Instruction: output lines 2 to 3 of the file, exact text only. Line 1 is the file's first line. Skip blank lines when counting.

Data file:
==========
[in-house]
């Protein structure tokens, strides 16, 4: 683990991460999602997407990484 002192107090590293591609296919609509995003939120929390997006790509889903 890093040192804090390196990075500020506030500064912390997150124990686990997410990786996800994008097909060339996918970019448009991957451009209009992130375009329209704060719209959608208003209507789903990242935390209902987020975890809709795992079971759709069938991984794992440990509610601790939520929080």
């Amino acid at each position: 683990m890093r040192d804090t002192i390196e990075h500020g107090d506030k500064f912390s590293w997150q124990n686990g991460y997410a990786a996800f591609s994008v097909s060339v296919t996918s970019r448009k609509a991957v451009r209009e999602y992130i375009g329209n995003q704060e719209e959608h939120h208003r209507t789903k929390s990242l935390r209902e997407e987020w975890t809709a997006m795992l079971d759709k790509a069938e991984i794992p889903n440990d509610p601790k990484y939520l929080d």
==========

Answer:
């Protein structure tokens, strides 16, 4: 683990991460999602997407990484 002192107090590293591609296919609509995003939120929390997006790509889903 890093040192804090390196990075500020506030500064912390997150124990686990997410990786996800994008097909060339996918970019448009991957451009209009992130375009329209704060719209959608208003209507789903990242935390209902987020975890809709795992079971759709069938991984794992440990509610601790939520929080």
């Amino acid at each position: 683990m890093r040192d804090t002192i390196e990075h500020g107090d506030k500064f912390s590293w997150q124990n686990g991460y997410a990786a996800f591609s994008v097909s060339v296919t996918s970019r448009k609509a991957v451009r209009e999602y992130i375009g329209n995003q704060e719209e959608h939120h208003r209507t789903k929390s990242l935390r209902e997407e987020w975890t809709a997006m795992l079971d759709k790509a069938e991984i794992p889903n440990d509610p601790k990484y939520l929080d």